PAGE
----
Nominative hwæðer hwæðer hwæðer hwæðre hwæðer hwæðra
Genitive hwæðres hwæðres hwæðerre hwæðerra hwæðerra hwæðerra
Dative hwæðrum hwæðrum hwæðerre hwæðrum hwæðrum hwæðrum
Instrumental hwæðere hwæðere hwæðerre hwæðrum hwæðrum hwæðrum
Accusative hwæðerne hwæðer hwæðre hwæðre hwæðer hwæðra
  1. Which of many?
which of many?
Case Masculine S. Neuter S. Feminine S. Masculine P. Neuter P. Feminine P.
Nominative hwilc hwilc hwilc hwilce hwilc hwilca
Genitive hwilces hwilces hwilcre hwilcra hwilcra hwilcra
Dative hwilcum hwilcum hwilcre hwilcum hwilcum hwilcum
Instrumental hwilce hwilce hwilcre hwilcum hwilcum hwilcum
Accusative hwilcne hwilc hwilce hwilce hwilc hwilca
  1. Where?
    1. To where?
    2. From where?

Adjectives[adiht fruman]

Verbs[adiht fruman]

Inflections[adiht fruman]

Active/Passive[adiht fruman]

The only surviving passive form in Old English is the verb hātte - am called. Otherwise, it was formed in one of three ways:

  1. Using the pronoun man (one, someone, they, people) as the subject
  2. Using weorðan - become for activities and changes of state
  3. Using bēon/wesan - be for the resultant states

Prepositions[adiht fruman]

Adverbs[adiht fruman]

Syntax[adiht fruman]

Until I can organize it further, this will be a general syntax section.

Verb/Noun Agreement[adiht fruman]

  • Verbs with a decade as the subject tend to be singular.
    • Example: Fīftig wæs ofslagen - fifty were slain.
    • Example: In Egyptum wearþ on ānre nihte fīftig manna ofslagen - In Egypt, fifty men were slain in one night. (The verb is singular in OE, but plural in Modern English)

Use of Se/Þes[adiht fruman]

  • The word se (the/that) was used differently than in modern English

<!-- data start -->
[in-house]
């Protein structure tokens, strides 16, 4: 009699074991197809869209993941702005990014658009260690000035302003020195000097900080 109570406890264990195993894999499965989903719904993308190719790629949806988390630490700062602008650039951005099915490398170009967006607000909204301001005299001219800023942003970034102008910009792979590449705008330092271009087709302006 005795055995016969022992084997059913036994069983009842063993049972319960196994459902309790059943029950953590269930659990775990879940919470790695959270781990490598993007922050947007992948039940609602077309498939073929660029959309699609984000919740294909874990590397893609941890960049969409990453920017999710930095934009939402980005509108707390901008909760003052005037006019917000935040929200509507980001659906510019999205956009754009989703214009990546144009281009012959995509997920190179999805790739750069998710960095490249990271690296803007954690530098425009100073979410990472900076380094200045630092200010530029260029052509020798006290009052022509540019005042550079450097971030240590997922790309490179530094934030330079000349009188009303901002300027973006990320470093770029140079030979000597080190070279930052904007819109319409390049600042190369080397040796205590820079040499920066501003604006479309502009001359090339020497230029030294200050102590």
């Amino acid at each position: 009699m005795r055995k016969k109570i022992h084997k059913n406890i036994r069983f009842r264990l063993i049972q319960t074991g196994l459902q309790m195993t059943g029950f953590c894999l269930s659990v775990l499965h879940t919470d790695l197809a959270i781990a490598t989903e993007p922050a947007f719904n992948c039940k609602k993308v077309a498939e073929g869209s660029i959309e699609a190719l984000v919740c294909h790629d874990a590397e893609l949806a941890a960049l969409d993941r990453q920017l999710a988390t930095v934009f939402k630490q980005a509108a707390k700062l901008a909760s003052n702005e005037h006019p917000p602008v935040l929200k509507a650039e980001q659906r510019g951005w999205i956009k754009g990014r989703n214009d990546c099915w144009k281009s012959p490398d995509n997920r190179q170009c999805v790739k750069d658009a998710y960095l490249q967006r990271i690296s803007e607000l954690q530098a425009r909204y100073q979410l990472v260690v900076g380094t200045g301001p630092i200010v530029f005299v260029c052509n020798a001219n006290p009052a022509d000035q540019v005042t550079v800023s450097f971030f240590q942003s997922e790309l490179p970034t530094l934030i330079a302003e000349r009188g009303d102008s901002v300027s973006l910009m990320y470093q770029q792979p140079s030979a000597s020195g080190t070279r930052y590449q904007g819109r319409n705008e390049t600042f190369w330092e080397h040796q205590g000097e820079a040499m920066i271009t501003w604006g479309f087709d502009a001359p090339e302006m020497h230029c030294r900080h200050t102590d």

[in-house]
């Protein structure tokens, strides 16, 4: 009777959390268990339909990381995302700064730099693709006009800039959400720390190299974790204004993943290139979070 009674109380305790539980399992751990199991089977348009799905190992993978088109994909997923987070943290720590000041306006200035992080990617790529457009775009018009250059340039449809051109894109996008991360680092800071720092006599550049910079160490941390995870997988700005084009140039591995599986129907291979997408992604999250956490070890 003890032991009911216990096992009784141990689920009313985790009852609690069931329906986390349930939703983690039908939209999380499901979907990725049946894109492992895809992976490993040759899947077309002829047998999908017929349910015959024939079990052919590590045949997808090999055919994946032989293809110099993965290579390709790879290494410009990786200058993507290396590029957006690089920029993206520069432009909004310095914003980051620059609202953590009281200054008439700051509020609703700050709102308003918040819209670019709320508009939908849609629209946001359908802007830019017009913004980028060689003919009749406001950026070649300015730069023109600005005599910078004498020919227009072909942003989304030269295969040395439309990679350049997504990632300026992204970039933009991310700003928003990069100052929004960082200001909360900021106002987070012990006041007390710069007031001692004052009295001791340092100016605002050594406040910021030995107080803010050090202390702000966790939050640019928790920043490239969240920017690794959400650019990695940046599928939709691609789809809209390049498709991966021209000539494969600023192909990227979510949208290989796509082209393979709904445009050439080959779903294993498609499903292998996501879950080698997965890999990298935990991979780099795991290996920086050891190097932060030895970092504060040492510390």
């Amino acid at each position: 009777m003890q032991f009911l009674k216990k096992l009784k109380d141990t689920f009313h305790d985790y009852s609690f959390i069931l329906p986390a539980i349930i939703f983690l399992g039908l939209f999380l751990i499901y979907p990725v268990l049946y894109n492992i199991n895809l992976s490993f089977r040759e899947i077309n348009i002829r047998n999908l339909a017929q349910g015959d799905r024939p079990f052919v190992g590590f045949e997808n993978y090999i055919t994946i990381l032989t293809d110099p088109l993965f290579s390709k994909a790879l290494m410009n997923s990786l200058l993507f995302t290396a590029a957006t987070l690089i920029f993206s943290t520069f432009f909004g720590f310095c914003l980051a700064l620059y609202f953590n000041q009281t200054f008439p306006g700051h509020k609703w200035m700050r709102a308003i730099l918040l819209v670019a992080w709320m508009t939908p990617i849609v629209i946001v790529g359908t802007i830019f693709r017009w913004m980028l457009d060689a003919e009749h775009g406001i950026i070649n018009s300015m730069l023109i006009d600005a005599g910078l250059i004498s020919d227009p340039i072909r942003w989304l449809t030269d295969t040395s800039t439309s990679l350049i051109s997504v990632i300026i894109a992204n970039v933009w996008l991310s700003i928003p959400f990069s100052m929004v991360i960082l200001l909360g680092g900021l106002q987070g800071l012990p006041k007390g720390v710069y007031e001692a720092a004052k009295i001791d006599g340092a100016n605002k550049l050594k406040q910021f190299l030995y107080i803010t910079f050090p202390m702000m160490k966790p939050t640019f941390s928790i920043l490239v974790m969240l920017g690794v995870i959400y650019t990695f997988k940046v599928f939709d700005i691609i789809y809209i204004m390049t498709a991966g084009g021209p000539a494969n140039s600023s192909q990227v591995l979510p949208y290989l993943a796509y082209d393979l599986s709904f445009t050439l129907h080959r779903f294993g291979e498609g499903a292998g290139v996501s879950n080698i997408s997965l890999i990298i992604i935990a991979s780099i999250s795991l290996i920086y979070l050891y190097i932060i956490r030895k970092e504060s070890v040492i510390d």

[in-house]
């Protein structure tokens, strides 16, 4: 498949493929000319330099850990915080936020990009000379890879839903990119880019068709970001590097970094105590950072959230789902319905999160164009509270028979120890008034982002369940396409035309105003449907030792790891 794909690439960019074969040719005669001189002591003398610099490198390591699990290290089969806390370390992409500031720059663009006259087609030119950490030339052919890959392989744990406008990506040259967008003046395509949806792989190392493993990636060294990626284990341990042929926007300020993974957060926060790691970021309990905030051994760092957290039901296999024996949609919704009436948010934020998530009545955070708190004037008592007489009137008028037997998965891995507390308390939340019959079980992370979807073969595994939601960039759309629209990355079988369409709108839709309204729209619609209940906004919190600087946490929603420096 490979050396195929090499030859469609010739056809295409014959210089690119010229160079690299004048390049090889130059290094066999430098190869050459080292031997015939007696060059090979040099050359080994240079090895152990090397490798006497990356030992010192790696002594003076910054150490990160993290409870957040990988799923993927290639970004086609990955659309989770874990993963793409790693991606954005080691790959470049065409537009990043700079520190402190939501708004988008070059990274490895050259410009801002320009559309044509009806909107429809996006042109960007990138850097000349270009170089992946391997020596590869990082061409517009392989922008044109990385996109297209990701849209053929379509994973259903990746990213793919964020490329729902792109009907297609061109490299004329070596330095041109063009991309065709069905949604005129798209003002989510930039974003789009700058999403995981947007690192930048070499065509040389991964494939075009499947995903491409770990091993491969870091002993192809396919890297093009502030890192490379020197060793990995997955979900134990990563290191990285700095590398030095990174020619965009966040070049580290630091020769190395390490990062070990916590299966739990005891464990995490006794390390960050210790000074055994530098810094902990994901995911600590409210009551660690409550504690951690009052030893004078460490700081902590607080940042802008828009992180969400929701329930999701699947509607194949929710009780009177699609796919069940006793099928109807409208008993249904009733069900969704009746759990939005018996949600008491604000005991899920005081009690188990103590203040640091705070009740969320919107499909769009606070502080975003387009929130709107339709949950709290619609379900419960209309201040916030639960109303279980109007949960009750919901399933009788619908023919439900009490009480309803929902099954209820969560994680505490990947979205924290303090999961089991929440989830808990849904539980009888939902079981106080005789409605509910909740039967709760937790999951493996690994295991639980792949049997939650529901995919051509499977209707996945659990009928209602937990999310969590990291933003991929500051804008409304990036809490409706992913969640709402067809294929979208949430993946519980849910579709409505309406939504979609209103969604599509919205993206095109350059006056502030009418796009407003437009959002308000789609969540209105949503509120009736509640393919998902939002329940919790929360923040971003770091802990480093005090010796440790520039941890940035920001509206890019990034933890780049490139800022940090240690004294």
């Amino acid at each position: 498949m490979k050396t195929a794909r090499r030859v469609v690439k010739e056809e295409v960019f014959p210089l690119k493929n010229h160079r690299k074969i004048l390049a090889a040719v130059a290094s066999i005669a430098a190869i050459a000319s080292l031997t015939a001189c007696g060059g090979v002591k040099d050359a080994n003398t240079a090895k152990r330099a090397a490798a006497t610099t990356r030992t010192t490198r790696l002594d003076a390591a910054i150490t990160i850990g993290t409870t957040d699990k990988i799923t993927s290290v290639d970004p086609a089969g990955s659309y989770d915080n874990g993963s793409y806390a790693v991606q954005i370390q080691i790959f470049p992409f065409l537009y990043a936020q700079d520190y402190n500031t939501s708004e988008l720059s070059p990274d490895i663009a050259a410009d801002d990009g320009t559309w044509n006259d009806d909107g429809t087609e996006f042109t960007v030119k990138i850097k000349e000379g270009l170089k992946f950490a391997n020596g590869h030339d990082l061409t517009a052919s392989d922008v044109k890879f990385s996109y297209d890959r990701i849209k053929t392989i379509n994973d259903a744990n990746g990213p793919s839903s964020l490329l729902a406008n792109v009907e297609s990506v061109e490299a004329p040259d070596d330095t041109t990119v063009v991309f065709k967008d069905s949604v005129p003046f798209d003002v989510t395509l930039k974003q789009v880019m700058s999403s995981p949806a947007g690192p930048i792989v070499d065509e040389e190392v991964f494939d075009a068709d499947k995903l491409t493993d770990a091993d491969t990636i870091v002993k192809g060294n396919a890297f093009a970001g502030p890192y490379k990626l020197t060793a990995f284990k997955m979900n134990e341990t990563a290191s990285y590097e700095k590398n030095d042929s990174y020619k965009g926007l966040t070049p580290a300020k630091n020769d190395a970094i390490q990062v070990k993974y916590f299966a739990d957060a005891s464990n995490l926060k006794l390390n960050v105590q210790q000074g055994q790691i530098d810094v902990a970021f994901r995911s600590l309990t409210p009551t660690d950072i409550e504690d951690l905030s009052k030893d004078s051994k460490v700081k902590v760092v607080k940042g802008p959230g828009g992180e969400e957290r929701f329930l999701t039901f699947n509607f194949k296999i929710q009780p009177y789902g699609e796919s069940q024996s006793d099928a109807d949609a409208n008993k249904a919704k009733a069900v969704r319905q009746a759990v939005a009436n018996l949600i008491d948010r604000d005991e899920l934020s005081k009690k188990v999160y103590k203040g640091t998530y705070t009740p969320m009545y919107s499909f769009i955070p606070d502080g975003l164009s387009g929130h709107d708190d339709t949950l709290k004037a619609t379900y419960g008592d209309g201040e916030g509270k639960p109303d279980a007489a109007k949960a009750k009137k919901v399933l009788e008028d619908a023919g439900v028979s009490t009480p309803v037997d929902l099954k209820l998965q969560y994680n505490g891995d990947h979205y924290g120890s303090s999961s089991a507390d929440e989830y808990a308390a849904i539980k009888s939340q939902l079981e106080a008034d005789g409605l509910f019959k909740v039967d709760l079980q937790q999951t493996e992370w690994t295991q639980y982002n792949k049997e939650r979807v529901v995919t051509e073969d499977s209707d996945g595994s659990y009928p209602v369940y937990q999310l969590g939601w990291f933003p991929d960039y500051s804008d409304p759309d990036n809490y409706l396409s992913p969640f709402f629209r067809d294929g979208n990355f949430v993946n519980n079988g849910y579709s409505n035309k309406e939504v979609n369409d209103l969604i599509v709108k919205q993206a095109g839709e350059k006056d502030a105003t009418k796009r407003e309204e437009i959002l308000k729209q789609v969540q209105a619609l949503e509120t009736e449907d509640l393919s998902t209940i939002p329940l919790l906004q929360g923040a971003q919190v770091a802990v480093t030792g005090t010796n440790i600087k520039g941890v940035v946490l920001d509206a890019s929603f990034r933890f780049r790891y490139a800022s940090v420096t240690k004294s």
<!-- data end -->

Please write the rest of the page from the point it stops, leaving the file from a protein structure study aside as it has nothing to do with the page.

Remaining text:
• Example: Hēr Cynewulf benam Sigebryht his rīces...and se Cynewulf oft miclum gefeohtum feaht wiþ Bretwalum - In this year Cynewulf deposed Sigebriht...and this Cynewulf often waged mighty battles against the Welsh.

Uses of the Subjunctive[adiht fruman]

  • In negative because clauses, the verb is subjunctive. (But in positive ones, it's still indicative)
  • Example: ac þæs wundrodon menn, nā for þȳ þæt hīe māre wundor wǣre, ac for þȳ þæt hit wæs ungewunelic - but people wondered about that, not because it was a greater mystery, but because it was unaccustomed.
  • In this sentence, the first because-clause is subjunctive because the proposition is denied, but the second is indicative because it was the real reason for the wonderment.

Special Phrases[adiht fruman]

  • to consist of - bēon/onstandan on w.d.; þæt biþ on dēora fellum - that consists of animals' fur.

Use of Passive[adiht fruman]

  • Don't. That's a little easy, but in OE, they used the pronoun man (not the noun mann with 2 n's) and the regular verb.
    • Man seah þone catt - one saw the cat, or the cat was seen.
  • You can also use biþ+past participle and fram+person or þurh+concept to form the passive, but this is less used as a passive and more as a statement of what is.
    • Se catt biþ gesewen - the cat is seen
    • Se catt biþ fram þǣm cilde gesewen - the cat is seen by the child (a person, or animal)
    • Hē wæs þurh cealdnesse gecweald - he was killed by coldness. (a concept, or inanimate thing)
  • NEVER use be as the passive preposition. That's modern English, not Old English. OE used either fram or þurh.
  • The passive mood is found in Old English texts, using wesan or weorþan: 'nu is seo boc swiþe nearolice gesett' or 'hie wurdon þa gebrohte to þæm biscope'. Sweet suggests that writers use wesan for a state and weorðan for an action.